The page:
Apparent Leak: A New Oculus Quest?

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Apparent Leak: A New Oculus Quest?
July 22, 2020

Prolific Twitter tech leaker WalkingCat just Tweeted what seems to be an image of a new Oculus Quest headset.

 

In late May, WalkingCat Tweeted out an image of the HP Reverb G2 the week before the official reveal.

 

New Color, New Strap, Wider Camera Placement?

This new headset looks to have ditched the all-back color of the current Quest for a two-tone look, with a white exterior but black facial interface and controller surfaces. The fabric material on the side of the current Quest looks to be replaced with plastic.

 

The narrower side depth of the headset pictured indicates it’s slightly smaller than Quest, which hopefully means it’s lighter and thus more comfortable to wear.

Oculus Go and Oculus Quest

 

The strap looks to be a new design too. To adjust the Oculus Rift, Oculus Go, or Oculus Quest for your head you need to use the elastic straps on the sides and on the top. Making three separate adjustments like this can be confusing for some, and lead to an improper fit.

 

A top strap is still visible on this new headset, but the side straps look to have been replaced by a singular rear adjustment, akin to the Valve Index and PlayStation VR.

 

The cameras at the top corners have moved more to the side. This could result in a wider tracking range for these new Touch controllers, which Facebook’s other VR headset (Rift S) currently achieves through cameras on the side of the main body.

The bottom tracking cameras seem unchanged in position.

 

No IPD Slider?

There is a lens separation adjustment slider on the bottom of the current Oculus Quest, but that’s not visible in the leaked image. The volume buttons are still visible, but there’s now an empty space on the other side.

The distance between peoples’ eyes (called Interpupillary Distance) varies, and this matters for giving them a visually comfortable VR experience. If the center of the VR lens is too far away from the eye, the user may see a blurry image where static objects don’t appear fully solid.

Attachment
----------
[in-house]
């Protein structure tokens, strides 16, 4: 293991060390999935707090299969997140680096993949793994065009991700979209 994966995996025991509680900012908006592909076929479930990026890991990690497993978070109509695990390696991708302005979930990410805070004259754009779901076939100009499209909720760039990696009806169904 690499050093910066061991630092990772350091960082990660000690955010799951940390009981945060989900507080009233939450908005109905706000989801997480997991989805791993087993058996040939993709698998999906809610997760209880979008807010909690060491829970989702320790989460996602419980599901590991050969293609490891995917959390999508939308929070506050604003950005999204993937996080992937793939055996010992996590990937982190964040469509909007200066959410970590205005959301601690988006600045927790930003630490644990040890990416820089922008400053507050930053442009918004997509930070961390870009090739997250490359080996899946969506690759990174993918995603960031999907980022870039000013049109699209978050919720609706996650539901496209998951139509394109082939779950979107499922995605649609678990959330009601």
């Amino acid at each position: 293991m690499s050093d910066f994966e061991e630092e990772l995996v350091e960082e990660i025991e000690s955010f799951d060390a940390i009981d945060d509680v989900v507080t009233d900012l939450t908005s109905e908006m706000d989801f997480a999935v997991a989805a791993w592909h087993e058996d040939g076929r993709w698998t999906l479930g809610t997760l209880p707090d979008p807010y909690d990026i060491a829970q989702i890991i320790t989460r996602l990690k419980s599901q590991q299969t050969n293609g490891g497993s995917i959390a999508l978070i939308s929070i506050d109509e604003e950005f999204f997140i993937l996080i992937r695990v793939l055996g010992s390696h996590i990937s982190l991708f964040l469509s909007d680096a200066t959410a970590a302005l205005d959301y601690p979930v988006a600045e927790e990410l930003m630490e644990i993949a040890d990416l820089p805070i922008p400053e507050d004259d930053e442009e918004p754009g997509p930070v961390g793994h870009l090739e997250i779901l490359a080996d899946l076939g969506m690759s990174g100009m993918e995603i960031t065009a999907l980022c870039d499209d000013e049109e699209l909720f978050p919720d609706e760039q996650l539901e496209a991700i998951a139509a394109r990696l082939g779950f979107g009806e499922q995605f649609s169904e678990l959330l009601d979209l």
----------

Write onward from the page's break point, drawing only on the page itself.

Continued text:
Positioned at the bottom of the headset, the current Quest’s slider lets you move the lenses to match the separation of your eyes.

 

Facebook’s Oculus Go did not have this feature, nor does the currently sold Rift S. When Rift S launched, Facebook told us the lenses are “Best for users between 61.5 and 65.5mm” IPD, which equated to just 46% of men and 43% of women in the largest publicly available IPD dataset.

 

The leaked image is of course only one angle. It’s possible Facebook is using a new lens adjustment mechanism with a control on a different side of the headset.

 

What Do We Know?

A new Oculus Quest wouldn’t be a complete surprise- evidence has been building throughout the year.

 

Back in March, the official Oculus Developer website leaked the codename for a ‘Del Mar’ standalone headset with a developer early access program. A reference to ‘Oculus Jedi Controller For Oculus Del Mar’ was also discovered in the Oculus Mobile SDK.

 

In April, Gerald McAlister of RGB Schemes found a driver for the ‘Jedi’ controller within the latest firmware for the consumer Quest. We analyzed the driver and compared it to the current Touch driver, finding it may refer to a new controller with the same input scheme, but potentially improved tracking, haptics, and finger sensing.

The controllers in WalkingCat’s image clearly still have a thumbstick and buttons, but the other potential improvements can’t be checked with just an image.

 

In May, Bloomberg reported Facebook was working on a new Quest which could be 20% lighter and physically 15% smaller, with a refresh rate of 90Hz. The report also suggested the new headset would use cheaper materials and slightly improved controllers.

 

The leaked image seems to agree with Bloomberg’s reporting. Finally, just last week, Japanese publication Nikkei reported that a new Oculus headset entered production this month, with production goals of 2 million units.

 

As with all leaks, take this image with a huge grain of salt. Even if it is real, it may not reflect the current state of the product. We’ll keep a close eye on Facebook in the coming weeks and months to bring you any official information we can find.

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